“Code Name Verity” by Elizabeth Wein, is a masterpiece of historical fiction, deceptively categorized as Young Adult fiction. It begins “I AM A COWARD” as Verity writes on pieces of paper from a once elegant French hotel, now Gestapo headquarters, where she is being held and tortured after the plane she was ferried in crashes in a French field. It is the fall of 1943. To stay alive, Verity, a wireless operator, is penning British code secrets. Each secret she exposes gives her back an article of clothing. She is shunned by other prisoners as she tells her story, Under the watchful eyes of Fräulein Engel, who must translate her writing into German, Verity buys time before her eminent execution, as she weaves a tale of friendship with Maddie, the dead pilot.
Verity, aka Queenie, and Maddie have a friendship unlikely in 1943. Verity has royal blood dating back to Mary Queen of Scots and William Wallace. Her life has been one of culture and finishing schools. Maddie is the daughter of immigrant Russian Jews. She can dismantle an engine, and put it back together; a precise mechanic who dreams of becoming a pilot. One girl becomes a secret agent, the other becomes an aviator, ferrying spies and resistance fighters. It is their friendship that gives them hope and the strength to do what needs to be done. That friendship made me laugh, gasp and it made me cry as much as it made me marvel at the human spirit.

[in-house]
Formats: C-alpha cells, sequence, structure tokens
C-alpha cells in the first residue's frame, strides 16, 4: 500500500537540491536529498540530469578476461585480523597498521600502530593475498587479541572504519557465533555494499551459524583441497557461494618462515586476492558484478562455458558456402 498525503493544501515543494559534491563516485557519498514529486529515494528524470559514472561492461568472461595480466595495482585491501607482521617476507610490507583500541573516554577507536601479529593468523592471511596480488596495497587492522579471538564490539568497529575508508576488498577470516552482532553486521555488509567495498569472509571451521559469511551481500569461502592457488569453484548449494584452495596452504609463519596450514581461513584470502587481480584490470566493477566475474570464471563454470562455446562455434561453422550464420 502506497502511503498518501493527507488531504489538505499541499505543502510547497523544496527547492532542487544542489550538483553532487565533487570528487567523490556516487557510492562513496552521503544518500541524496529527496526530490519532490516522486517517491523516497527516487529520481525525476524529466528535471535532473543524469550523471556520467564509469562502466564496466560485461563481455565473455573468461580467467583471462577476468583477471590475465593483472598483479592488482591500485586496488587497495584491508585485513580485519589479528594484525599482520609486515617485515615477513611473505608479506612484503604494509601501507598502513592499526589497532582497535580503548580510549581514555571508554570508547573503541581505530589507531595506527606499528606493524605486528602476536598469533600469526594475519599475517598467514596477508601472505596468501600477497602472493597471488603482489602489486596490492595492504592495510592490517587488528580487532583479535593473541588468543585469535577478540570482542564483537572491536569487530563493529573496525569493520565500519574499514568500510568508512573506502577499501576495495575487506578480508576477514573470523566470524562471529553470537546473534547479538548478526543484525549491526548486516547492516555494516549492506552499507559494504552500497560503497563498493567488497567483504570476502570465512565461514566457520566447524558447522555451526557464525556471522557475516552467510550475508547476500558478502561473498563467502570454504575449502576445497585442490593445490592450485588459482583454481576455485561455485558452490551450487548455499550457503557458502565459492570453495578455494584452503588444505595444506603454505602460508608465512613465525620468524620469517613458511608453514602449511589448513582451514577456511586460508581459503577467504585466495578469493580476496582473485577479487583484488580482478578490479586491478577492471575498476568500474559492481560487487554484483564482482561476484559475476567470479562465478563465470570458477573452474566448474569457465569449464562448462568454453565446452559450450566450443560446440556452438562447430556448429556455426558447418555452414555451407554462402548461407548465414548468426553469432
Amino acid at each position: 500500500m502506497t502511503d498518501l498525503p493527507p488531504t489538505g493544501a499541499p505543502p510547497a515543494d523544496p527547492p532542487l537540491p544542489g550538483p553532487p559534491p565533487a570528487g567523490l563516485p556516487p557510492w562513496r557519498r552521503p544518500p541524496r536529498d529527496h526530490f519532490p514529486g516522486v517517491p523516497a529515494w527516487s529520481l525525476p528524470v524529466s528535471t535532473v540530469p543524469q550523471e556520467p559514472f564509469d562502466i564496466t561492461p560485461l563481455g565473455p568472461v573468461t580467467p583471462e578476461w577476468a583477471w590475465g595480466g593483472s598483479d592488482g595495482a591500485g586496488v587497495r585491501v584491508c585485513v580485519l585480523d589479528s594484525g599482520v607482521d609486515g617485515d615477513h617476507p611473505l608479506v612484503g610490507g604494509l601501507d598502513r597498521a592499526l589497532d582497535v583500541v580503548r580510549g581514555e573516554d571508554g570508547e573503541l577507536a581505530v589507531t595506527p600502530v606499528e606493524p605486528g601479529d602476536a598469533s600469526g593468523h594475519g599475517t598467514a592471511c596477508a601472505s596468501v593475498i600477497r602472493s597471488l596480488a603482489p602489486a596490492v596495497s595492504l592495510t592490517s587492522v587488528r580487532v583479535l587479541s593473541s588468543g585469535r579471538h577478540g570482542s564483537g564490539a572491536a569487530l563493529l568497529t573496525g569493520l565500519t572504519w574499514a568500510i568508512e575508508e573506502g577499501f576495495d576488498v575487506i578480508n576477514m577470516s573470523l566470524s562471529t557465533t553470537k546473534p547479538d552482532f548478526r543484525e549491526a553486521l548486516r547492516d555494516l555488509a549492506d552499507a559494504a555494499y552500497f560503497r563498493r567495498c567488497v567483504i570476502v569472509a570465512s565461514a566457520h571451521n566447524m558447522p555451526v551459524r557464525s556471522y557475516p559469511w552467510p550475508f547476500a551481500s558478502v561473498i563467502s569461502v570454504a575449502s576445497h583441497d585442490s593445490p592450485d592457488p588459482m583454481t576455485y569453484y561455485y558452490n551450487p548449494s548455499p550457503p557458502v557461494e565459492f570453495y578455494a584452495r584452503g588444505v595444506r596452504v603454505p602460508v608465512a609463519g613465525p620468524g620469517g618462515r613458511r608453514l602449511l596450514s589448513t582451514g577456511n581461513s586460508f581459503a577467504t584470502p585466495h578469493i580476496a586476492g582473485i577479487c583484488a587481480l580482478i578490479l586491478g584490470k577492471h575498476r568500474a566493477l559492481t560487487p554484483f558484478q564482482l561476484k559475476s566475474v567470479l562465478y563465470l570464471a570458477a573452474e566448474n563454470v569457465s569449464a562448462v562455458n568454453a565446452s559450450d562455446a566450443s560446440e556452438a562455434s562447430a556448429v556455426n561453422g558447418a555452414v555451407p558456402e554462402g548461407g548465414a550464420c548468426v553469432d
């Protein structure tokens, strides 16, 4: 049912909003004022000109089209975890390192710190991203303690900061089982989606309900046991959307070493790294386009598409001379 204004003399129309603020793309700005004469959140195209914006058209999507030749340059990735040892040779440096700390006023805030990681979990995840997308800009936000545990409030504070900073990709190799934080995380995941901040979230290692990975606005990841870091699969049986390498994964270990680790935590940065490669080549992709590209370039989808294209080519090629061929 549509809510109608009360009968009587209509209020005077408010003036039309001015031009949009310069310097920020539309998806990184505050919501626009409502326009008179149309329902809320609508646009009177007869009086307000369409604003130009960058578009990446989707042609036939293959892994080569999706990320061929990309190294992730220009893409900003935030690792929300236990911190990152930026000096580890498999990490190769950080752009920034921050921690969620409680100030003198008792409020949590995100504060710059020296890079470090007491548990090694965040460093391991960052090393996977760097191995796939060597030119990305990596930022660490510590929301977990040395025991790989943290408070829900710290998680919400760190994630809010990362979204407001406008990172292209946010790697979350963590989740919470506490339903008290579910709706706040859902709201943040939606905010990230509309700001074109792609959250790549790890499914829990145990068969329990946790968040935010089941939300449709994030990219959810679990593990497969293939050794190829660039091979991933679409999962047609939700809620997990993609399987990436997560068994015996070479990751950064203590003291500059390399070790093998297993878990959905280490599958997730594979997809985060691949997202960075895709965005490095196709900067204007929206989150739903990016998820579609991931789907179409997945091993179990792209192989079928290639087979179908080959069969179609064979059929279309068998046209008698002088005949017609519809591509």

The first half of the book is told through Verity/Queenie’s writing, which begins first on the hotel stationery, then on recipe cards, musical scores, even on prescription pads that bear the name of a Jewish doctor. Through her writing, Verity gives away war secrets as she tells her and Maddie’s story. She also, almost casually, comments on the torture she is subjected to, or of the torture to others that she is forced to witness. With very little description, the horrors of being a prisoner of war are revealed.
Abruptly, Verity’s story ends, and another’s begins, picking up the pace, revealing all manner of clues that were always in Verity’s writing. To tell you much more would be to expose the whole story. It is the one conundrum that almost every review I read about “Code Name Verity” expresses. This is a tightly wound tale – and you will not realize how tight it is until this point in the book. I simply could not put it down, so riveted was I to these pages.
I wish there was a different way to categorize books in the young adult category. YA covers anything between the ages of 12 – 18, though I’ve seen the category go up to 25. That is huge range of skill, knowledge, reading maturity, and it is so confusing. “Code Name Verity” will be found in the young adult section of your library. Don’t be fooled. While it is aimed at readers younger than perhaps you or I, it is a book that is very much for adults as well. It is in paperback, and, depending on where you call home, has several different dust jackets. I did not like the one pictured here, which is the cover on the copy I read. After I read “Code Name Verity”, I felt it was a fitting cover, after all.
I encourage you to give “Code Name Verity” a try.